Humans Train Their Brain To Like Certain Music, Rather Than Rely On Nature To Do It For Them
February 14, 2013

Humans Train Their Brain To Like Certain Music, Rather Than Rely On Nature To Do It For Them

Michael Harper for — Your Universe Online

A new study has shown that those who dislike a certain style of music based on the sound of it, or the use of harmonies within, simply aren´t trying hard enough. In other words, our love of music and appreciation for harmony is a product of nurture, not nature.

According to associate professor Neil McLachlan from the Melbourne School of Psychological Sciences, people can learn to appreciate and even love different styles of music that they may not have been surrounded with when they were growing up. It had been previously theorized that people were naturally inclined to appreciate a certain style or sound of music, based on the physical properties of a person´s ear and their ability to pick out harmonies. McLachlan claims that humans are capable of training their brains to hear certain harmonies and ultimately appreciate them.

“So if you thought that the music of some exotic culture (or Jazz) sounded like the wailing of cats, it´s simply because you haven´t learnt to listen by their rules,” McLachlan said in a statement.

To arrive at this new prediction, researchers played different sounds and harmonies to 66 volunteers with varying degrees of musical training. These volunteers were then asked if they were able to distinguish the harmonies and if these harmonies were pleasing to their ear.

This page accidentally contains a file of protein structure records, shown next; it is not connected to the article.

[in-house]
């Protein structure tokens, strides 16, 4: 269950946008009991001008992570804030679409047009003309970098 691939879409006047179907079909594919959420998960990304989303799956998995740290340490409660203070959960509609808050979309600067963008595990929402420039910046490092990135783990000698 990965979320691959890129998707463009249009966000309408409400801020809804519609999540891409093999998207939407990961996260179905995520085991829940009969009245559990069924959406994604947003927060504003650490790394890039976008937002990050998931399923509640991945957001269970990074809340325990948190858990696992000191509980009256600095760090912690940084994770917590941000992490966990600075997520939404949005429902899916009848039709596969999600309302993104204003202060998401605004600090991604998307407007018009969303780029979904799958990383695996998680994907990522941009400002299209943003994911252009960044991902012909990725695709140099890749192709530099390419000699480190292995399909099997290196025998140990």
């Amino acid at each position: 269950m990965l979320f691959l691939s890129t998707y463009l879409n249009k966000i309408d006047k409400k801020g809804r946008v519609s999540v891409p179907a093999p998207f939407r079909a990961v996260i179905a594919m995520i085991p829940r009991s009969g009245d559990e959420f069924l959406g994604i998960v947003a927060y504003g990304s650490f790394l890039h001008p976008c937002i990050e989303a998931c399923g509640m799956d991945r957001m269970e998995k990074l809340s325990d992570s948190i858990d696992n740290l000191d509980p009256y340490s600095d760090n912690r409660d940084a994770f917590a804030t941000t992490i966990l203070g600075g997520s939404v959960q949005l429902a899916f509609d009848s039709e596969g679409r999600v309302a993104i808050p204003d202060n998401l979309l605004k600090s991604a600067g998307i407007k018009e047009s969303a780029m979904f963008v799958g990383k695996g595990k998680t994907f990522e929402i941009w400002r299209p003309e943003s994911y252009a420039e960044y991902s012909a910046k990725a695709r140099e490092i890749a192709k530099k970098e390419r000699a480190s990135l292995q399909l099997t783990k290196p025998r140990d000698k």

“What we found was that people needed to be familiar with sounds created by combinations of notes before they could hear the individual notes. If they couldn´t find the notes they found the sound dissonant or unpleasant,” said McLachlan. “This finding overturns centuries of theories that physical properties of the ear determine what we find appealing.”

Those of the 66 volunteers who were trained musicians were more likely to have a negative reaction when they heard a dissonant sound.

“When they couldn´t find the note, the musicians reported that the sounds were unpleasant, whereas non-musicians were much less sensitive,” explained co-author associate professor Sarah Wilson.

According to Wilson, this study also proves that a person can train their brain to appreciate and even love a style of music foreign to them, such as jazz or rock and roll.

These researchers also noticed that those with musical training were able to pick out pitches in sounds that were played, such as a note of an odd-sounding chord or the sound of a gong. The musicians were not only able to find these pitches, but even said they were pleasant to their ear. Those volunteers without musical training, on the other hand, had difficulty identifying the pitch and therefore said the notes were unappealing to them.

In other words, in order to appreciate a sound, one must learn it and understand it. According to associate professor Wilson, this finding proves that people are, in fact, able to learn how to appreciate styles of music.

In order to prove this theory, the researchers found 19 people without any musical training and played them a selection of western chords over 10 short sessions. In the beginning, these participants were not able to pick out the individual sounds and found them unpleasant. Through the course of these 10 short sessions, these participants quickly learned to pick out the individual notes in these odd chords. At the end, they found these same chords that had earlier sounded strange now sounded lovely.

“We have shown in this study that for music, beauty is in the brain of the beholder,” said McLachlan.